Carousels pt. 2: Building a JS carousel from the ground up
Apr 4, 2016
I recently built a website for my friend Kevin to promote his skills, one of them being photography. He asked for an image carousel to show off some of his photos—so, instead of picking up one of the thousands of existing image carousel libraries, I decided to roll my own. You know, for kicks.
I wanted to keep the markup dead simple because, when I was starting out with web dev, I actually found a lot of the carousel libraries out there to be overly complicated, some with really weird markup requirements. So, after some thought, I came up with the following structure for the markup:
So what’s happening is the JS finds our div#fancy-carousel, creates two new divs, each stacked on top of each other, and uses the top (as in z-order) one to house the controls—the previous and next arrows.
The div underneath (let’s call it the ‘display div’) is responsible for displaying the current image. I created an array out of the image sources, which is then applied as the display div’s background image. When the next arrow is clicked, the next image source in the array is set as the display div’s background. Clicking the previous arrow sets the background image to the previous item in the array.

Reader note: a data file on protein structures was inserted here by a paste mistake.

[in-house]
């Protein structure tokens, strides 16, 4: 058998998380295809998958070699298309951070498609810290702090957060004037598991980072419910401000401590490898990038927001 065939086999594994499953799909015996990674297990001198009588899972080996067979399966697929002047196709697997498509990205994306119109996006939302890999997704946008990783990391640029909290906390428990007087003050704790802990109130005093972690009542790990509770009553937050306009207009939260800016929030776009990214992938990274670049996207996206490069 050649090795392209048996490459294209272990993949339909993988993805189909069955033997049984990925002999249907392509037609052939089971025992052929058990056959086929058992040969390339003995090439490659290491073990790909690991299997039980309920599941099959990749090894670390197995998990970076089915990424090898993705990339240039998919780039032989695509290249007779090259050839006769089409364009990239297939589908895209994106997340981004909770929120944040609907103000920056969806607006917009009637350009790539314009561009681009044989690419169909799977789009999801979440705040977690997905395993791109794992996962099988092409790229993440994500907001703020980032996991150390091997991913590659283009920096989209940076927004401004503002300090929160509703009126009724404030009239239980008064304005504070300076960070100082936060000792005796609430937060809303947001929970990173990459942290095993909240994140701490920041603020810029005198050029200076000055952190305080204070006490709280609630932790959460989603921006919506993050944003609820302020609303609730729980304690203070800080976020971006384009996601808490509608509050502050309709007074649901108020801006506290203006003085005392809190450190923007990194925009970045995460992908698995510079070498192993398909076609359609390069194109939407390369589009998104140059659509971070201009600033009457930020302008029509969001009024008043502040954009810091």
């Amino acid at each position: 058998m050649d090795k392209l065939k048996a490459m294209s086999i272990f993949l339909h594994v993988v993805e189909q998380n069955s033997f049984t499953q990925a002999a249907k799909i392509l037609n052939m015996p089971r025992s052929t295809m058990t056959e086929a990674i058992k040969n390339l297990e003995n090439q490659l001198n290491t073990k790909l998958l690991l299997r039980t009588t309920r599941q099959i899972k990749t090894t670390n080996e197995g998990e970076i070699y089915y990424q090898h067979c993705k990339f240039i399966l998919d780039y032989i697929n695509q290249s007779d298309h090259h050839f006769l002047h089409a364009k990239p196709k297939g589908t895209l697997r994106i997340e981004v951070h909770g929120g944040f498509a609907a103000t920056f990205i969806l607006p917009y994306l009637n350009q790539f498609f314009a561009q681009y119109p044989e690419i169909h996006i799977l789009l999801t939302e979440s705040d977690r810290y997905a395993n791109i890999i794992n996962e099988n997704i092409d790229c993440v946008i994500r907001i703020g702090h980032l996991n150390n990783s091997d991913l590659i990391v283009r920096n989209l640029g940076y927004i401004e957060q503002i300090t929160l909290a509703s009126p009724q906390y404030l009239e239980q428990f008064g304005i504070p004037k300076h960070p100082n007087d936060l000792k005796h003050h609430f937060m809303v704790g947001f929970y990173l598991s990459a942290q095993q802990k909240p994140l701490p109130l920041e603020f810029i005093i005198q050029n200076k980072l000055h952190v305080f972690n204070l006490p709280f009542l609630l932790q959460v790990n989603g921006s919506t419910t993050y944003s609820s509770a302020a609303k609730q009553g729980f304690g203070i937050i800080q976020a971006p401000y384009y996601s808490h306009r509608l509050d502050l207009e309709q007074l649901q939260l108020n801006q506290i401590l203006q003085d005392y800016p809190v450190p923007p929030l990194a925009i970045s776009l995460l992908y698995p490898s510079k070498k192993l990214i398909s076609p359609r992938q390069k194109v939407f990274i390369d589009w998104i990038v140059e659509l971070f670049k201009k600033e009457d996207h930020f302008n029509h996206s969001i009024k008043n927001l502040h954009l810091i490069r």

One thing I wanna point out is that a fancy-carousel–active class is being added to the main carousel wrapper, and a hide class is being added to the img elements as they go through the for loop that creates the array of image sources. This is so we can conditionally style the carousel if the JS runs. If you open up the Codepen example on the Codepen site and delete all the JS code, you’ll see that the images render how they would normally render on the page.
So here’s the final JS code, with comments to explain what’s going on.
So yeah, there you go. HTML, SCSS, and vanilla JS carousel! I’m pretty happy with how this turned out. It works super well on mobile as well as desktop, gracefully degrades if someone doesn’t have JS turned on for whatever reason, and is super easy to integrate.
That said, there are three things I want to do to improve this. For one, we don’t need to load all the images right away. Ideally, the images would load as they’re needed. Secondly, I would like to add swipe support so that you don’t have to tap the arrows on touchscreens. Finally, I’d like to make the whole thing class-based instead of ID based. As is, this wouldn’t work if you needed more than one carousel on screen at a time.
Well, that’s it for this post! If you read this far, thanks for sticking with this and I hope you learned something from this write-up.